Restless Legs Syndrome (RLS)
Restless legs syndrome or RLS is a relatively common neurological condition in which a person has an inordinate need to move their legs. It begins with an uncomfortable pain, throbbing sensation or tingling in the legs that can only be relieved by moving them. The symptoms can be so overwhelming that the individual must constantly be moving their legs in order to feel comfortable. It can look like wiggling the legs constantly under the covers at night or like having the urge and acting on the need to “walk off” the discomfort. The illness can be mild and irritating or extremely severe, resulting in a lack of sleep due to an inability to get comfortable.
To make matters worse, RLS usually manifests itself in the evening or in the nighttime, when all you really want to do is relax and fall asleep. It can occur right when you’re lying down to sleep or can awaken you from sleep. The lack of sleep that occurs in people who have restless legs syndrome can be so profound that it can contribute to daytime motor vehicle accidents, daytime irritability, and a lack of concentration on the job. RLS is a common disease, affecting as many as 10 percent of people in the Western world.
About 2-3 percent of all people in the US have moderate to severe RLS. Not everyone seeks medical attention for this disorder because they think that the problem cannot be treated or that doctors won’t take them seriously when they describe the symptoms. They don’t realize that RLS is a real disorder with the possibility of treatment for those than need it. Untreated RLS can lead to depression and chronic anxiety along with all the other symptoms that go along with not getting enough rest or sleep.
Risk Factors for RLS
Some people are more likely to get restless legs syndrome more than others. These include:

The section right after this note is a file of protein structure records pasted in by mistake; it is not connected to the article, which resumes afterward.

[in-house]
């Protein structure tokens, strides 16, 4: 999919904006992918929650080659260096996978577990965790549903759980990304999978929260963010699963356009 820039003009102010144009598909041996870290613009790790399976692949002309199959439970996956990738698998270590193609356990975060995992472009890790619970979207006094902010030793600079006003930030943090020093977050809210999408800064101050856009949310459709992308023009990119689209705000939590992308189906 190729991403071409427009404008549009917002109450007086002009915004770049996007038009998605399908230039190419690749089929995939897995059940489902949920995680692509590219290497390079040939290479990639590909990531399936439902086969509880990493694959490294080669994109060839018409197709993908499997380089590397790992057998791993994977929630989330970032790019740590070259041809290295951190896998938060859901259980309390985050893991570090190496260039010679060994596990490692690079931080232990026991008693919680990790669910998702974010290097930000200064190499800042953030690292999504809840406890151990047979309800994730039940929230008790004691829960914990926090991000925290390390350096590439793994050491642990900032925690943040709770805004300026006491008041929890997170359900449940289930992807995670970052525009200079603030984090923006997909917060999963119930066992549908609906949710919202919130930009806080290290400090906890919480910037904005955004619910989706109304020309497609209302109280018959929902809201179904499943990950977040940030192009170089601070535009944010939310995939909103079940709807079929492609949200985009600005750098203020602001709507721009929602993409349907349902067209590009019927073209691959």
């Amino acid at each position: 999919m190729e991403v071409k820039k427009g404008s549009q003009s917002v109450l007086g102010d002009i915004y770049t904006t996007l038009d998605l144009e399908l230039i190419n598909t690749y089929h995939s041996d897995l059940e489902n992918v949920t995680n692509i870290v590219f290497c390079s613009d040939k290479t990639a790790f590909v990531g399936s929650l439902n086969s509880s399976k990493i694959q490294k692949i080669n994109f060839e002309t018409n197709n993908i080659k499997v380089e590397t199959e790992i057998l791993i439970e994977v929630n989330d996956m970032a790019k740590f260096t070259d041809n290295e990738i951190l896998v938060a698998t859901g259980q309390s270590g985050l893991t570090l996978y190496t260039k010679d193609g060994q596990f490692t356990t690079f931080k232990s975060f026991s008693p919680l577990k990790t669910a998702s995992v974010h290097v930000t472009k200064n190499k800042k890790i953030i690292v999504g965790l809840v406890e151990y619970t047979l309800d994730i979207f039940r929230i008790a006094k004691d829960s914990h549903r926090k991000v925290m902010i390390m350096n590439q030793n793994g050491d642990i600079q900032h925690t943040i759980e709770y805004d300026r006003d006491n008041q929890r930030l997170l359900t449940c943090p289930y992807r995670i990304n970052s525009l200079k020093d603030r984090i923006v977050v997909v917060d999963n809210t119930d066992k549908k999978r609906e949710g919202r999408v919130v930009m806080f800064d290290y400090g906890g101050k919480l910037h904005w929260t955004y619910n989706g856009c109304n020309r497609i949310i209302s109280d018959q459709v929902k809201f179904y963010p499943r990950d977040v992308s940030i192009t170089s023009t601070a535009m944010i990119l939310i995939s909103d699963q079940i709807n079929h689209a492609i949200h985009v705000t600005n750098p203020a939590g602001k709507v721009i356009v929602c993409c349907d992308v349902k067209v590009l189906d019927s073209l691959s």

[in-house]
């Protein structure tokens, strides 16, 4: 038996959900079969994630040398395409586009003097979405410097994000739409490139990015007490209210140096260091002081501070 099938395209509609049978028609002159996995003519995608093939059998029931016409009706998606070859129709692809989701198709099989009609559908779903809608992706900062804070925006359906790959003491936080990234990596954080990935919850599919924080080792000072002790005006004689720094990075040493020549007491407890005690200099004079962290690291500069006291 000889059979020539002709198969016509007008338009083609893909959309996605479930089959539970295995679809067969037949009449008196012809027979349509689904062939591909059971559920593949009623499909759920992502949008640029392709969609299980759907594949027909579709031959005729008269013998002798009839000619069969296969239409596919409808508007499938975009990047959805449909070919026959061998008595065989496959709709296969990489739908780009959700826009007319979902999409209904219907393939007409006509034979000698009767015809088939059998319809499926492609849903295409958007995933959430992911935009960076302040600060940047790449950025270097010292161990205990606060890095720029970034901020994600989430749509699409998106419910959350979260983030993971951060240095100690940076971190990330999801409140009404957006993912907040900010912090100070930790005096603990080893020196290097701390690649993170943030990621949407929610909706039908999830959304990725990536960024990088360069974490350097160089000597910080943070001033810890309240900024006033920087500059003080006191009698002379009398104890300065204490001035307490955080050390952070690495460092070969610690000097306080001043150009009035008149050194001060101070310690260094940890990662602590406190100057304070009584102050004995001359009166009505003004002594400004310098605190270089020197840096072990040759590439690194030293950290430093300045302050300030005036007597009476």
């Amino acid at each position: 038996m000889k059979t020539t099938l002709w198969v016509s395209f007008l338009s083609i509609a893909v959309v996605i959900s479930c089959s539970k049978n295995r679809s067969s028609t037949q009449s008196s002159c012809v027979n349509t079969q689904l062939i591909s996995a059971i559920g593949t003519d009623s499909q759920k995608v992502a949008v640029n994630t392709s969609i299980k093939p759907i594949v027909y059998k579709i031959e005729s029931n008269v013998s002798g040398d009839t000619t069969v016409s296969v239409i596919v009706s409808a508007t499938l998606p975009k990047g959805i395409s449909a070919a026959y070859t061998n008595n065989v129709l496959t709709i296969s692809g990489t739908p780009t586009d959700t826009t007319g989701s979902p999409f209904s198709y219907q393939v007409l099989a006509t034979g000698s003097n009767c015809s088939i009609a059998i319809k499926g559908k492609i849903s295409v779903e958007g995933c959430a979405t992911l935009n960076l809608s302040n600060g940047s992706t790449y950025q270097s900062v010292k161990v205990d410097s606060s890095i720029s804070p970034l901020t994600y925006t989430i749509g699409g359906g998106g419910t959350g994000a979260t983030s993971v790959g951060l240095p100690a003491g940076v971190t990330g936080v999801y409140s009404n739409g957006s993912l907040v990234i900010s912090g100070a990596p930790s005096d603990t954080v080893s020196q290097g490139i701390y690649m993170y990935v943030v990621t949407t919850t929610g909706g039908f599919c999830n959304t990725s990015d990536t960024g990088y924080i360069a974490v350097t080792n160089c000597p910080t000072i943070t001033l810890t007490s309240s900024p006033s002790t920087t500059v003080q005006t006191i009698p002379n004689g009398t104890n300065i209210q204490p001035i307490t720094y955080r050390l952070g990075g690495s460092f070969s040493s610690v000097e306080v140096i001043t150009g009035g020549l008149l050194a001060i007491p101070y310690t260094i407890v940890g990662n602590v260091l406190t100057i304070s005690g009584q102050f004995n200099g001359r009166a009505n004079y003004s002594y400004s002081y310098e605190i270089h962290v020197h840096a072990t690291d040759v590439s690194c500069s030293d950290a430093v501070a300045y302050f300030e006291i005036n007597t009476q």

- Women. Twice as many women are sufferers of RLS when compared to men.
- Older age. The incidence of RLS increases with age. Even as this is true, school-age children can suffer from RLS, even though they are young. Episodes of RLS tend to increase in severity and frequency as a person ages.
- Having iron deficiency. Being low in stores of iron in your body or being anemic from iron deficiency can contribute to getting RLS.
- Having peripheral neuropathy. These are people who have damage to the distal nerves of the arms and legs because of alcoholism, diabetes or other neurological condition.
- Having kidney failure. The kidneys release erythropoietin that triggers the bone marrow to make more red cells. If you suffer from kidney failure, you can easily become anemic, leading to iron deficiency and RLS.
- Pregnancy. Women who are pregnant can develop RLS during their pregnancy that goes away once they deliver their baby.
It is estimated that more than 80 percent of individuals with RLS also suffer from a common disorder known as periodic limb movements of sleep, also known as PLMS. People who have PLMS will have leg jerking or twitching symptoms occurring every half minute or so during the time when they are sleeping. These people also get very little sleep as they are constantly awakened by their moving limbs. PLMS is more common than RLS so it is possible to have PLMS and not have restless legs syndrome but not the other way around. These are believed to be related disorders in part because they can be treated similarly by doctors.
Signs and Symptoms of RLS
The basic features of RLS are the uncomfortable sensations in the legs that worsen when a person is sitting down or lying down. Usually the legs are the only body part involved in these abnormal symptoms; however, some people can feel similar uncomfortable feelings in the trunk, the arms, or the head. Usually both sides of the body are affected at the same time. Another feature of this disorder is that moving the affected body parts seems to relieve some of the discomfort, at least temporarily. This means that the person with RLS often kicks or wiggles their legs when the disease is active or the end up pacing the floor, unable to lie down comfortably. The symptoms tend to be worse in the evening and night with a relatively asymptomatic period during the mornings.